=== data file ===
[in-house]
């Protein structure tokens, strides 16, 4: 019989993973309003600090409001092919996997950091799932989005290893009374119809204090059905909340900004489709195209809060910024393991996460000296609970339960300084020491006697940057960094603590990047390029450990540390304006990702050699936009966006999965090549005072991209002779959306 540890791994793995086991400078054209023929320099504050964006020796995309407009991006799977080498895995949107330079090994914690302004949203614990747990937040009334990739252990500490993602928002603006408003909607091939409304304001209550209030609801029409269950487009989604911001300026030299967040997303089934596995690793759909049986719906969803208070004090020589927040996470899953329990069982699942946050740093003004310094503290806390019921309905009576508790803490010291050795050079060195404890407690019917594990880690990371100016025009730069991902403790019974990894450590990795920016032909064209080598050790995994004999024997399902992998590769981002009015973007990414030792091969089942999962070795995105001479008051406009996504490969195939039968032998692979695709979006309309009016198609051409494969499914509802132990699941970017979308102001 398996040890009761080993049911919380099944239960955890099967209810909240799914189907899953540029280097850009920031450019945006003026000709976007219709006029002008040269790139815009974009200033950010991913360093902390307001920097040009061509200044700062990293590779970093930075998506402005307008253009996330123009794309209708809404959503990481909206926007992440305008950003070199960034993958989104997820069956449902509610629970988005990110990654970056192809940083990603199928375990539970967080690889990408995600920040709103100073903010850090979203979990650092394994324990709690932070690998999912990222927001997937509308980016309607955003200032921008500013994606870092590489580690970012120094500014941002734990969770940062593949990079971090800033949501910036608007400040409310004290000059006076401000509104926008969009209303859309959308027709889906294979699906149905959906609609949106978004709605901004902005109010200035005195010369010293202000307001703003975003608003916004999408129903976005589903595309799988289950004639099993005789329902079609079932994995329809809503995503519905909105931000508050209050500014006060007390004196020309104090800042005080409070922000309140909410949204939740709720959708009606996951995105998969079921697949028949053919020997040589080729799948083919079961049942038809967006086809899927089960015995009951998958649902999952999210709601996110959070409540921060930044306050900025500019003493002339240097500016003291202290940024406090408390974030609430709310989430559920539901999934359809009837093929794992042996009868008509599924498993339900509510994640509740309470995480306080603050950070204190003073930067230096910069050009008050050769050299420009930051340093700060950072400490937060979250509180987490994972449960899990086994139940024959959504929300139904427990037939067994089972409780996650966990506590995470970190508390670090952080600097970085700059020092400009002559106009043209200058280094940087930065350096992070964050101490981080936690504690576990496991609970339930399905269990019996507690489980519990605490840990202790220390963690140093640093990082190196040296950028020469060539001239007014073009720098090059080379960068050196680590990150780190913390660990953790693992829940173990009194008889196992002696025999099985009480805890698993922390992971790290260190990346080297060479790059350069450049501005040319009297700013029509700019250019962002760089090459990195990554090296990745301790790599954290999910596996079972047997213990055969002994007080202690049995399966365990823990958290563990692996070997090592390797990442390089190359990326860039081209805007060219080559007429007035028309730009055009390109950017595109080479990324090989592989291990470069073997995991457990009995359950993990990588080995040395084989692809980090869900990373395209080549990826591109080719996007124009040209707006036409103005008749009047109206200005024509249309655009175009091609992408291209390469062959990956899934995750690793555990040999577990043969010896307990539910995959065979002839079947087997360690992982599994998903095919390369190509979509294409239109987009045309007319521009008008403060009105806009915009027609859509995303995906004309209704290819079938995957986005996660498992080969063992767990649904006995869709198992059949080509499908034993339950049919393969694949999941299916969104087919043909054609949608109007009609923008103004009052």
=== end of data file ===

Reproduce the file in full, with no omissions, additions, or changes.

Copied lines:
[in-house]
């Protein structure tokens, strides 16, 4: 019989993973309003600090409001092919996997950091799932989005290893009374119809204090059905909340900004489709195209809060910024393991996460000296609970339960300084020491006697940057960094603590990047390029450990540390304006990702050699936009966006999965090549005072991209002779959306 540890791994793995086991400078054209023929320099504050964006020796995309407009991006799977080498895995949107330079090994914690302004949203614990747990937040009334990739252990500490993602928002603006408003909607091939409304304001209550209030609801029409269950487009989604911001300026030299967040997303089934596995690793759909049986719906969803208070004090020589927040996470899953329990069982699942946050740093003004310094503290806390019921309905009576508790803490010291050795050079060195404890407690019917594990880690990371100016025009730069991902403790019974990894450590990795920016032909064209080598050790995994004999024997399902992998590769981002009015973007990414030792091969089942999962070795995105001479008051406009996504490969195939039968032998692979695709979006309309009016198609051409494969499914509802132990699941970017979308102001 398996040890009761080993049911919380099944239960955890099967209810909240799914189907899953540029280097850009920031450019945006003026000709976007219709006029002008040269790139815009974009200033950010991913360093902390307001920097040009061509200044700062990293590779970093930075998506402005307008253009996330123009794309209708809404959503990481909206926007992440305008950003070199960034993958989104997820069956449902509610629970988005990110990654970056192809940083990603199928375990539970967080690889990408995600920040709103100073903010850090979203979990650092394994324990709690932070690998999912990222927001997937509308980016309607955003200032921008500013994606870092590489580690970012120094500014941002734990969770940062593949990079971090800033949501910036608007400040409310004290000059006076401000509104926008969009209303859309959308027709889906294979699906149905959906609609949106978004709605901004902005109010200035005195010369010293202000307001703003975003608003916004999408129903976005589903595309799988289950004639099993005789329902079609079932994995329809809503995503519905909105931000508050209050500014006060007390004196020309104090800042005080409070922000309140909410949204939740709720959708009606996951995105998969079921697949028949053919020997040589080729799948083919079961049942038809967006086809899927089960015995009951998958649902999952999210709601996110959070409540921060930044306050900025500019003493002339240097500016003291202290940024406090408390974030609430709310989430559920539901999934359809009837093929794992042996009868008509599924498993339900509510994640509740309470995480306080603050950070204190003073930067230096910069050009008050050769050299420009930051340093700060950072400490937060979250509180987490994972449960899990086994139940024959959504929300139904427990037939067994089972409780996650966990506590995470970190508390670090952080600097970085700059020092400009002559106009043209200058280094940087930065350096992070964050101490981080936690504690576990496991609970339930399905269990019996507690489980519990605490840990202790220390963690140093640093990082190196040296950028020469060539001239007014073009720098090059080379960068050196680590990150780190913390660990953790693992829940173990009194008889196992002696025999099985009480805890698993922390992971790290260190990346080297060479790059350069450049501005040319009297700013029509700019250019962002760089090459990195990554090296990745301790790599954290999910596996079972047997213990055969002994007080202690049995399966365990823990958290563990692996070997090592390797990442390089190359990326860039081209805007060219080559007429007035028309730009055009390109950017595109080479990324090989592989291990470069073997995991457990009995359950993990990588080995040395084989692809980090869900990373395209080549990826591109080719996007124009040209707006036409103005008749009047109206200005024509249309655009175009091609992408291209390469062959990956899934995750690793555990040999577990043969010896307990539910995959065979002839079947087997360690992982599994998903095919390369190509979509294409239109987009045309007319521009008008403060009105806009915009027609859509995303995906004309209704290819079938995957986005996660498992080969063992767990649904006995869709198992059949080509499908034993339950049919393969694949999941299916969104087919043909054609949608109007009609923008103004009052």